Current definitions of acute chest syndrome (ACS) in sickle cell anemia (SCA) do not account for rapid progression of respiratory compromise. In this two-center retrospective cohort study, we tested the hypothesis that in children and adults with ACS and respiratory failure (≤24 hours after onset of respiratory symptoms) have a distinct ACS phenotype associated with multiorgan failure when compared to those with ACS that have a more subacute and protracted course. We identified 173 individuals (97 children <20 years and 76 adults ≥20 years) with SCA and at least one episode of ACS. Only one ACS episode was considered per individual. Rapidly progressive ACS occurred in 21% (n = 16) of adults, but only 2.1% (n = 2) of children. Compared to adults without rapidly progressive ACS, adults with rapidly progressive ACS more frequently developed acute kidney injury (68.8% vs. 3.3%, P < 0.001), hepatic dysfunction (75.0% vs. 15.0%, P < 0.001), altered mental status (43.8% vs. 11.7%, P < 0.001), multiorgan failure (93.8% vs. 10%, P < 0.001), and death (6.3% vs. 0%, P = 0.05). Clinical and laboratory covariates that were evaluable on the first day of respiratory symptoms were evaluated to identify predictors of rapidly progressive ACS. On multivariable analysis, decline in platelet count at presentation was the only predictor of rapidly progressive ACS [odds ratio 4.82 (95% CI 1.20–19.39), P = 0.027]. In conclusion, rapidly progressive ACS is a distinct phenotype that occurs more frequently in adults, is preceded by thrombocytopenia, and is associated with multiorgan failure. Am. J. Hematol. 91:1185–1190, 2016.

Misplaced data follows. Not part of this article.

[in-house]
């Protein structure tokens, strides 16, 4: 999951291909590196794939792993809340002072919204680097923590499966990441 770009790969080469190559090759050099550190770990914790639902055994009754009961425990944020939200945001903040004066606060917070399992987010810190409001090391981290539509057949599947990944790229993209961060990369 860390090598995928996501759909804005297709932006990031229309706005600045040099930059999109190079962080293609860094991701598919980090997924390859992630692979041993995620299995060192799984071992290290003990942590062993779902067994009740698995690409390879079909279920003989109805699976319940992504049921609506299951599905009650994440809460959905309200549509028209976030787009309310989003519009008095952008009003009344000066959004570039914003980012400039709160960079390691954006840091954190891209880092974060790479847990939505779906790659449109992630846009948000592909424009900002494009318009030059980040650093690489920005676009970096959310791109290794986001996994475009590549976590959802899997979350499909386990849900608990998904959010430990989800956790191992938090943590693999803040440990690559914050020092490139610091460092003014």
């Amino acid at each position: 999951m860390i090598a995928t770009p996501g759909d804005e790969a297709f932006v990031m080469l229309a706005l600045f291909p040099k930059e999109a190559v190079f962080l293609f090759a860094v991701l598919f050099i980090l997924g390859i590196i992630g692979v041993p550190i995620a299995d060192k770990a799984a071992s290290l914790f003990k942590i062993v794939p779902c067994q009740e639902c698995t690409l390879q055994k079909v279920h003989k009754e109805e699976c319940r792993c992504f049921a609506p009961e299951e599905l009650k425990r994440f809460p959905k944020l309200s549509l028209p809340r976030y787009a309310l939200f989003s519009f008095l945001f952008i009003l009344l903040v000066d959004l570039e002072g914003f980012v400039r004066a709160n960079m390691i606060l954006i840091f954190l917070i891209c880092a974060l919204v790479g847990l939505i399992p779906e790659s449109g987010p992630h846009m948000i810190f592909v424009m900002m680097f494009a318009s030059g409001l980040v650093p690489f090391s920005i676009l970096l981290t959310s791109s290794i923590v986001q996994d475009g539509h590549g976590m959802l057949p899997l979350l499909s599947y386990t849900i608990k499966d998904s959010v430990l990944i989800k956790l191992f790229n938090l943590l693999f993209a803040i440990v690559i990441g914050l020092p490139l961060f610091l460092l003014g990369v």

ASJC Scopus subject areas